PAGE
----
While the labour camps at Auschwitz and Majdanek used inmates for slave labour to support the German war effort, the extermination camps at Belzec, Treblinka, and Sobibor had one task alone: killing. At Treblinka a staff of 120, of whom only 30 were SS (the Nazi paramilitary corps), killed some 750,000 to 925,000 Jews during the camp’s 17 months of operation. At Belzec German records detail a staff of 104, including about 20 SS, who killed some 500,000 Jews in less than 10 months. At Sobibor they murdered between 200,000 and 250,000. These camps began operation during the spring and summer of 1942, when the ghettos of German-occupied Poland were filled with Jews. Once they had completed their missions—murder by gassing, or “resettlement in the east,” to use the language of the Wannsee protocols—the Nazis closed the camps. There were six extermination camps, all in German-occupied Poland, among the thousands of concentration and slave-labour camps throughout German-occupied Europe.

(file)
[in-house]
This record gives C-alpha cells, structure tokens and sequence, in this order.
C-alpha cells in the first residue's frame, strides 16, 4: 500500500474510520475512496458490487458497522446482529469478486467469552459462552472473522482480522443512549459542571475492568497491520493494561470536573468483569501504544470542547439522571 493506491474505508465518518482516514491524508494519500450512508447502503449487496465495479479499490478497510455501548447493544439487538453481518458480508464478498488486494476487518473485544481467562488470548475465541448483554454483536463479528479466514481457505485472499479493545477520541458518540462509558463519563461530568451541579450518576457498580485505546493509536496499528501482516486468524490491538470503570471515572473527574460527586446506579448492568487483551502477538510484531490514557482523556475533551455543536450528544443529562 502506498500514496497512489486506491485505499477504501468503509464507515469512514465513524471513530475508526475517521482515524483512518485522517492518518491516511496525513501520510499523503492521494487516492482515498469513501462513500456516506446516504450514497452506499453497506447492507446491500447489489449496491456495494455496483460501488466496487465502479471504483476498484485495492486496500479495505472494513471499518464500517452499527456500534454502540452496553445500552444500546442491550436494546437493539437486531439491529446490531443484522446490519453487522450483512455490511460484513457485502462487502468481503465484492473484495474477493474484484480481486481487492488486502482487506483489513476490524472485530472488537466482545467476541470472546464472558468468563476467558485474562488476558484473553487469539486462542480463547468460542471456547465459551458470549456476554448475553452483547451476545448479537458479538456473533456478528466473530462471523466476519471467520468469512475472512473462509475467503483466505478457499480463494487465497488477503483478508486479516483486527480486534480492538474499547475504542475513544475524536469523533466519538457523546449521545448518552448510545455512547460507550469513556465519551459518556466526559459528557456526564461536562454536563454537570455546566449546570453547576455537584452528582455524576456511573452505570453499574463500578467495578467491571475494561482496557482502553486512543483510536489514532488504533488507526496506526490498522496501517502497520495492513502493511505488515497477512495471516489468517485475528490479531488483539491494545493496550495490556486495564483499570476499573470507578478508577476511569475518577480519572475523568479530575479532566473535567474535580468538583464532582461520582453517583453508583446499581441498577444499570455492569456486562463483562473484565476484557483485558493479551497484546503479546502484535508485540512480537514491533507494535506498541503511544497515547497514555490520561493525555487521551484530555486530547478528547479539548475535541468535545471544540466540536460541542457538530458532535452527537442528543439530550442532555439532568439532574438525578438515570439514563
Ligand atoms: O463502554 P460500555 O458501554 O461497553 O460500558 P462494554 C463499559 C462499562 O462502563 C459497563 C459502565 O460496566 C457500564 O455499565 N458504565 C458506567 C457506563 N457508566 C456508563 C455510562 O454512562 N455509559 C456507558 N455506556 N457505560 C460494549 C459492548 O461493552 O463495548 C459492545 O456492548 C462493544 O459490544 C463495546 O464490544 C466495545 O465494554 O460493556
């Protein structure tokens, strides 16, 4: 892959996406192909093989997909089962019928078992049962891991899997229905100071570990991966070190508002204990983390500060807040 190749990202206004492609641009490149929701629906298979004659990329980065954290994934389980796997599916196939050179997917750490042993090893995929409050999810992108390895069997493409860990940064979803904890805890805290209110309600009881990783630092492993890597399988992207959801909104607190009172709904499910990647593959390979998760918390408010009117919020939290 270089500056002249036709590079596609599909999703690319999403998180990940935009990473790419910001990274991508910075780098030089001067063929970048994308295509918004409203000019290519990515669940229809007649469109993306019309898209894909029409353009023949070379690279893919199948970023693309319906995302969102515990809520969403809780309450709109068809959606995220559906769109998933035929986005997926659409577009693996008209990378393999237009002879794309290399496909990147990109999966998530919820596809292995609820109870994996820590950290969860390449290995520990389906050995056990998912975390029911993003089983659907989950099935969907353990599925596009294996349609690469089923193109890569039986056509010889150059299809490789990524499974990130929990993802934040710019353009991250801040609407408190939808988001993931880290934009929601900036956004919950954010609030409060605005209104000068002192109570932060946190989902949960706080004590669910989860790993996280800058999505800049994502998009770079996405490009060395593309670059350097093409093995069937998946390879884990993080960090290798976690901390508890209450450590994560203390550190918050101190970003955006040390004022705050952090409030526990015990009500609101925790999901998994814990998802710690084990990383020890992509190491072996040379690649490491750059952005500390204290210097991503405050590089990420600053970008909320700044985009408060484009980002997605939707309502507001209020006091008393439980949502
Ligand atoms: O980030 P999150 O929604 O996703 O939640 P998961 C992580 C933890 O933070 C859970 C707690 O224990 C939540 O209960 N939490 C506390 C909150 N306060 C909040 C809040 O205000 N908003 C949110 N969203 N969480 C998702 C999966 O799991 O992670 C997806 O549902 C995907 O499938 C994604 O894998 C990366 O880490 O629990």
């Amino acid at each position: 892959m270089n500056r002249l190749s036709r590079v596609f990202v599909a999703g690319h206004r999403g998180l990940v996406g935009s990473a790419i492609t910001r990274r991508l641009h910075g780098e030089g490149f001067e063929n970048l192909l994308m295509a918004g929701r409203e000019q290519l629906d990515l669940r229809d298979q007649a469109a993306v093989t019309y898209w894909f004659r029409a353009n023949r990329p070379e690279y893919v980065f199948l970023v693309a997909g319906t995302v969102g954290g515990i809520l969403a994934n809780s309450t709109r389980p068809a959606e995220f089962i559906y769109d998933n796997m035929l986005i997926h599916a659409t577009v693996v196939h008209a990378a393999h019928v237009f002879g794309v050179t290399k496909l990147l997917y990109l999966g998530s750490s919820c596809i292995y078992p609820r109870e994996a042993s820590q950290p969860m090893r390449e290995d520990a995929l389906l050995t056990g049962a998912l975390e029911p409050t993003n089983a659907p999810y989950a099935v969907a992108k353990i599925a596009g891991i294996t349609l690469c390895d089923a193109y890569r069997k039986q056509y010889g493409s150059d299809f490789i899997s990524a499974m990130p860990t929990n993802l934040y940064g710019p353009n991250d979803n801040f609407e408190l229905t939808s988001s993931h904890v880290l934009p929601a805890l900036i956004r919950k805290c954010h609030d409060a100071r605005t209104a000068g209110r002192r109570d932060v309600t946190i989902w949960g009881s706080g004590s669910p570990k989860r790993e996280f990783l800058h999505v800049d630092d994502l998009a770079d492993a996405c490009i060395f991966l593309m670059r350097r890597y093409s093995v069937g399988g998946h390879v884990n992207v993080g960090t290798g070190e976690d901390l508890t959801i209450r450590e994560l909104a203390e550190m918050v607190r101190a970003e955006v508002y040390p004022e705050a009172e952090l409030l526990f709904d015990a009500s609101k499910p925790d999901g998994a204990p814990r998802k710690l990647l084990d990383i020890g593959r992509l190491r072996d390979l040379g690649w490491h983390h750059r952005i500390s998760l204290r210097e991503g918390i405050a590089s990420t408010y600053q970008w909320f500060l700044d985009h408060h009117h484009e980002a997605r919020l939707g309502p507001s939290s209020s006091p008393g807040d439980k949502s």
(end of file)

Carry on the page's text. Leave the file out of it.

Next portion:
By January 1946, 18,000 members of the SS were being confined at the camp along with an additional 12,000 persons, including deserters from the Russian army. The occupants of one barracks rioted as 271 of the Russian deserters were to be loaded onto trains that would return them to Russian-controlled lands, as agreed at the Yalta Conference. Ten of the soldiers, who had been captured in German Army uniforms, committed suicide during the riot. Twenty-one others attempted suicide, apparently with razor blades. Many had "cracked heads" inflicted by 500 American and Polish guards, in the attempt to bring the situation under control. Inmates barricaded themselves inside and set fire to the building, tore off their clothing, and linked arms to resist being removed from the building. Some begged American soldiers to shoot them. Tear gas was used by the soldiers before rushing the building.[103]